The spire, which was in a very bad state, was taken down to the levels of the sills of the upper lights and rebuilt with a new vane executed by Mr. Potter of South Moulton-street. The tower walls were made good and underpinned and new floors of deal inserted. The septum walls of chancel and chantry, the internal stonework &c., was cleaned and restored, and the walls were replastered. The whole of the old pews and gallery were cleared away and the church has been re-seated with simple open seats of deal, the children being placed in the north chantry. The font has been replaced in its old position on a new step and the passages of the nave and aisles relaid with red and black Staffordshire tiles. There were remaining in the chancel in the chancel some of the old stall ends and fronts, these have been restored and replaced, and the new fronts &c., made to correspond with them, and of oak. The chancel has been paved with Minton’s encaustic tiles in patterns. The pulpit is of stone and stands on the south-west side of the chancel arch: red stone is introduced in the shaft, angles and patterns in circles.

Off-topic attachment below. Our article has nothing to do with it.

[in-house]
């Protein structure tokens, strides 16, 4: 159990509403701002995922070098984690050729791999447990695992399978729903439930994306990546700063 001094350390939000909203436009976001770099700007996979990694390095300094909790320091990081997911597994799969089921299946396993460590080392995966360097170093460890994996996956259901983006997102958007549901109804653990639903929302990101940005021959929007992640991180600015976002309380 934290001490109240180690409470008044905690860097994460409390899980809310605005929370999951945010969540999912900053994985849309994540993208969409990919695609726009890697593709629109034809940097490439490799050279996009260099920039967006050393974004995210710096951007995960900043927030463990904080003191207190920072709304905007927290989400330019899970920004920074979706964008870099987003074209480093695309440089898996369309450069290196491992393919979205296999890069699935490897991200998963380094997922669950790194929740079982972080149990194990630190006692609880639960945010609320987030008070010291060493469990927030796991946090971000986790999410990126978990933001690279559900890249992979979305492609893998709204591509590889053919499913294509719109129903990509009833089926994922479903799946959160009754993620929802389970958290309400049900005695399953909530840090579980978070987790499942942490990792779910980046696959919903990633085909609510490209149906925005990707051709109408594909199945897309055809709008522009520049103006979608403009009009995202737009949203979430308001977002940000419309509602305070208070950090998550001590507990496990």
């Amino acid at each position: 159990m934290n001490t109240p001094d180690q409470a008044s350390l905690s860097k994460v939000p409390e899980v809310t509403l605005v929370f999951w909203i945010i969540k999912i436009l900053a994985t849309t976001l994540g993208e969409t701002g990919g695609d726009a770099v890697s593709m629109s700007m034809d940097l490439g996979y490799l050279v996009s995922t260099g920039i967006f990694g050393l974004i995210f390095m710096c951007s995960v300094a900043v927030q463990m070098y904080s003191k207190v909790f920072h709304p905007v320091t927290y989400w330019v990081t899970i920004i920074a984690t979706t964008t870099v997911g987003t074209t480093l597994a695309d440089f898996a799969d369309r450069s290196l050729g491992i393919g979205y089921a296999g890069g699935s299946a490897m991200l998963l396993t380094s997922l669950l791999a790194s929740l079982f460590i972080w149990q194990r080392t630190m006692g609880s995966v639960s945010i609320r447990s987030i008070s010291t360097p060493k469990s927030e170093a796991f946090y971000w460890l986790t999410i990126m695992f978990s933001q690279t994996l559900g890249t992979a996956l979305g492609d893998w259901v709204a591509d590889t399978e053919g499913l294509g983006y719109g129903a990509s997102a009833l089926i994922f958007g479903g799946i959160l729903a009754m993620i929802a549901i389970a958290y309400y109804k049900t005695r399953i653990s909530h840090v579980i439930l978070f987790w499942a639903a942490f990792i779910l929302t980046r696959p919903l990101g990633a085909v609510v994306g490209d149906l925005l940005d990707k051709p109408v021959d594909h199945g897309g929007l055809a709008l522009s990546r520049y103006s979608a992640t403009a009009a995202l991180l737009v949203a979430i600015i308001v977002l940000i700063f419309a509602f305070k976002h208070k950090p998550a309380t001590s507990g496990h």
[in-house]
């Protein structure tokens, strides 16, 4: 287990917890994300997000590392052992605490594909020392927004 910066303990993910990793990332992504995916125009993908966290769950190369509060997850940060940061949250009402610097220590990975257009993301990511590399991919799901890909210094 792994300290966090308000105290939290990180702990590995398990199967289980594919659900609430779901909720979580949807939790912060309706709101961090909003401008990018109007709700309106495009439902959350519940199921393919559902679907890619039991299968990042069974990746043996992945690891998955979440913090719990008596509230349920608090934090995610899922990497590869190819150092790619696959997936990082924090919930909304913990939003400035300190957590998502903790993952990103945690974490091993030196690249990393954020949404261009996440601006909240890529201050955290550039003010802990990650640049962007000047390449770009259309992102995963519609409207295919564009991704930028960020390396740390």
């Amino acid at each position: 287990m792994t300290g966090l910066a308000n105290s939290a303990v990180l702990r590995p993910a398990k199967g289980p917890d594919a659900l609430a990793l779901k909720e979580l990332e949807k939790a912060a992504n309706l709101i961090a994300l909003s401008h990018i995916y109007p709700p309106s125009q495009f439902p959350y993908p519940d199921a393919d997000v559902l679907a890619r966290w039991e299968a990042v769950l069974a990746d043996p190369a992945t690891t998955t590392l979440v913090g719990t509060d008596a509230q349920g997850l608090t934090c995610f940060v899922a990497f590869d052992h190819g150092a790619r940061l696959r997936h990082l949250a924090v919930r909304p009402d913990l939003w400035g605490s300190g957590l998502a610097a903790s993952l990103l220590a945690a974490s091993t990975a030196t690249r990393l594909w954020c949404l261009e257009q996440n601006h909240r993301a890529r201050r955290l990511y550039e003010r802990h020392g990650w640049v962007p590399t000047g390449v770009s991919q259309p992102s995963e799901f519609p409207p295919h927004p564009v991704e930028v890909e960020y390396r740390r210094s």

The contracts for the whole of these works, including pulpit and chancel seats (the carving of which was executed by Mr. S. Poole, of London) were taken by Mr. Parker of Thrapston, and the whole of the restorations have been carried out by him from the designs of the architect, Mr. William Slater of 4, Carlton Chambers, Regent-street, London. 

It was not until October 1863 that the church was finally re-opened by Percival Sandilands at which time the Churchwarden's Minute Book indicates that the church had been closed for three years. The number of christenings and marriage ceremonies fell during those three years (burials cannot be deferred), followed by a large increase, especially in christenings of older children. Were the few ceremonies during this closure held in one of the porches?